FOR IMMEDIATE RELEASE: Thursday, January 21, 2016

Trenton, NJ –New Jersey Acting Health Commissioner Cathleen D. Bennett reminds residents using portable generators during power outages to follow manufacturers' guidelines and safety precautions to reduce the risk of fire or carbon monoxide poisoning from improper use, refueling or storage of generators.

“In the weeks and months following Superstorm Sandy, we saw five carbon monoxide (CO) deaths in New Jersey due to the improper use of portable generators,” said Commissioner Bennett. “CO poisoning is called the 'silent killer' because it gives no warning – you can’t see it and you can’t smell it. It is critical for the public to recognize the signs of CO poisoning, which can produce headaches, sleepiness, fatigue, confusion and irritability at low levels. At higher levels, it can result in nausea, vomiting, irregular heartbeat, impaired vision and coordination and death.”

In the two weeks following Superstorm Sandy, nearly 400 patients were treated for CO exposure in New Jersey’s Emergency Departments, while only 14 patients were treated for exposure in the two weeks prior to the storm.

The New Jersey Department Community Affairs Division of Fire Safety also cautions that a working carbon monoxide alarm be present near sleeping areas, in addition to a conventional working smoke alarms.

“The presence of a working Carbon Monoxide alarm, with 10-year sealed lithium batteries in the home, along with a working smoke alarm, is extra added protection against the threat of CO poisoning and fire during an extended storm related power outage,” said William Kramer, Jr. Acting Director and State Fire Marshal.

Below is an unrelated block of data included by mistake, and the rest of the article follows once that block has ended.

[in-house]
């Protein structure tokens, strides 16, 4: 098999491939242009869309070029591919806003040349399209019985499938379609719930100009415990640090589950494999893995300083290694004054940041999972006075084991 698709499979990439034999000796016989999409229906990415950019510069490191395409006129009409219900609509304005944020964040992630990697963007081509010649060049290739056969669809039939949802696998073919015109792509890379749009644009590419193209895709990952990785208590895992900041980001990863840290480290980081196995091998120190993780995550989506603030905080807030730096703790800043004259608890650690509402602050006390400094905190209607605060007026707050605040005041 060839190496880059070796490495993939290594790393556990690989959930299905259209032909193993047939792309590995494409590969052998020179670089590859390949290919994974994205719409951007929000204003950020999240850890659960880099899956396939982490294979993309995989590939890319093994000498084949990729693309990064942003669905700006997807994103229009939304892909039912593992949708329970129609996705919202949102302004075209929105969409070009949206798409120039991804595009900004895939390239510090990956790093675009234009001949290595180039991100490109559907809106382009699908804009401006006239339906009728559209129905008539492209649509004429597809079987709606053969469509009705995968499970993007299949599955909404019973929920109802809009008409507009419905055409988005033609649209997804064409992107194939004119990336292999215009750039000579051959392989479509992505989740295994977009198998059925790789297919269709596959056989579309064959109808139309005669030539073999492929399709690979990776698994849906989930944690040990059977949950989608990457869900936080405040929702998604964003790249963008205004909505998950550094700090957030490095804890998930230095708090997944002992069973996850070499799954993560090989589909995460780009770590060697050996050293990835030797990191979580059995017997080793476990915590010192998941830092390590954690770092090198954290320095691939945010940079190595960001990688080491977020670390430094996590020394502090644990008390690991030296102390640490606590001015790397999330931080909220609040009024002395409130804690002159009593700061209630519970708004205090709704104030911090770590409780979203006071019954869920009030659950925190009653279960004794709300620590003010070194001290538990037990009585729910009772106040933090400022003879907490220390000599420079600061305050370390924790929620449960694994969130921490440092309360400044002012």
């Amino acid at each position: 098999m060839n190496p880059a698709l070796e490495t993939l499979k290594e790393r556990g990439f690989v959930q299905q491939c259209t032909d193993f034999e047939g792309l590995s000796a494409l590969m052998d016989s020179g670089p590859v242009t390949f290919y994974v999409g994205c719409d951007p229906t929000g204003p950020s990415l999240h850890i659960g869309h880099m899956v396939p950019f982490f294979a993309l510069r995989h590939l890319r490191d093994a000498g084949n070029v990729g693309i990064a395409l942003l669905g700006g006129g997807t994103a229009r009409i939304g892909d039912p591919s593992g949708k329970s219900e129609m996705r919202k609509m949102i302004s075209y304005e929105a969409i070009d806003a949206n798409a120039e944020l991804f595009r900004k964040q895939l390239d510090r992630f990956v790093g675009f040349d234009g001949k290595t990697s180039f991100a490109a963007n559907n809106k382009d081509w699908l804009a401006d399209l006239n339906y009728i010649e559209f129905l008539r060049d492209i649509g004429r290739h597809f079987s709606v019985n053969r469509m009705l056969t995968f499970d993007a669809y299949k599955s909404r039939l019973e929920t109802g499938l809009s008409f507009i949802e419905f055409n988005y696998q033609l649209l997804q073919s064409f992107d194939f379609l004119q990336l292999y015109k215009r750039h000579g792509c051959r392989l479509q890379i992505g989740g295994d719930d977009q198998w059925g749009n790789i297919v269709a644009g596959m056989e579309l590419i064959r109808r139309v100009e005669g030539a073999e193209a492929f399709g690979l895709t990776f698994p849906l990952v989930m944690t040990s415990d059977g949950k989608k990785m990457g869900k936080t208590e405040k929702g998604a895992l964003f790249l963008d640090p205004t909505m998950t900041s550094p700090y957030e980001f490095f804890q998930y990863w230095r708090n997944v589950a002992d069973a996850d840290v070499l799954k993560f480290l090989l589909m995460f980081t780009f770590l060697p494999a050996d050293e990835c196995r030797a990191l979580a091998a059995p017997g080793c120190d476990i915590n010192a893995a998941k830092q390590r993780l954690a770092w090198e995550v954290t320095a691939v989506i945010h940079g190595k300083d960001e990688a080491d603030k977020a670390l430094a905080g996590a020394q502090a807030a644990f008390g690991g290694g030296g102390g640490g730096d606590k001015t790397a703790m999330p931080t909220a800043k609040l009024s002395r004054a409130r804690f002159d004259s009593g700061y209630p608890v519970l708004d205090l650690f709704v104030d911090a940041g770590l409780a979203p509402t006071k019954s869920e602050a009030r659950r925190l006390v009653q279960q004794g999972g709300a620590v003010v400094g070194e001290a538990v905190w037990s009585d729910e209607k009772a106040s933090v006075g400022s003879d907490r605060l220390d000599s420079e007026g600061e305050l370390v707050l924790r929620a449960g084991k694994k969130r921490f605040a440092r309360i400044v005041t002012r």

Kramer adds that extreme caution should be exercised operating a gas powered, electrical generator during a power outage, especially plugging it into a household electrical outlet. That will result in “backfeeding” and presents an electrocution hazard to individuals operating it and to first responders.

In the two months following Sandy, the New Jersey Poison Information and Education System (NJPIES) received nearly 450 Sandy related calls. Of these calls, 324 were related to exposure to CO or contact with possibly toxic substances. Nationally, 81 people die each year due to CO poisoning from the use of a generator.

Additionally, residents should never use a grill, camp stove or other gasoline, propane, natural gas or charcoal burning device inside their home, basement, garage or even outside near an open window. The use of these devices can also cause dangerous levels of CO to build in a home.

If you suspect CO poisoning take immediate action including:

  • Call 9-1-1 immediately if a person is not breathing, is unconscious or unresponsive, or is having seizures or convulsions
  • Exit the home/building/enclosed space immediately
  • Contact your local fire department
  • From a safe area, call the NJ Poison Experts at 800-222-1222, for immediate treatment advice.

Safety tips when using generators include:

  • Never run a generator within a basement, garage or any enclosed or partially enclosed structure because the accumulation of carbon monoxide can be fatal
  • Never position a generator close to windows and doors
  • Use battery-operated carbon monoxide alarms. Test and change the batteries regularly
  • Never connect a generator directly to home wiring unless your home has been wired for generator use. This can cause backfeeding along power lines and electrocute anyone coming in contact with them, including line workers making repairs
  • Always plug appliances directly into generators
  • Use heavy-duty, outdoor-rated extension cords. Make sure extension cords are free of cuts or tears and the plug has three prongs
  • Ensure your generator is properly grounded
  • Never overload a generator. A portable generator should only be used when necessary to power essential equipment or appliances
  • Turn off all equipment powered by a generator before shutting it down
  • Keep the generator dry. Operate it on a dry surface under an open structure
  • Always have a fully charged fire extinguisher nearby
  • Never fuel a generator while it is operating and wait until it is cool to the touch
  • Read and adhere to the manufacturer's instructions for safe operation

For more information on generator safety, please visit

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Tammori Petty
or Emike Omogbai
(609) 292-6055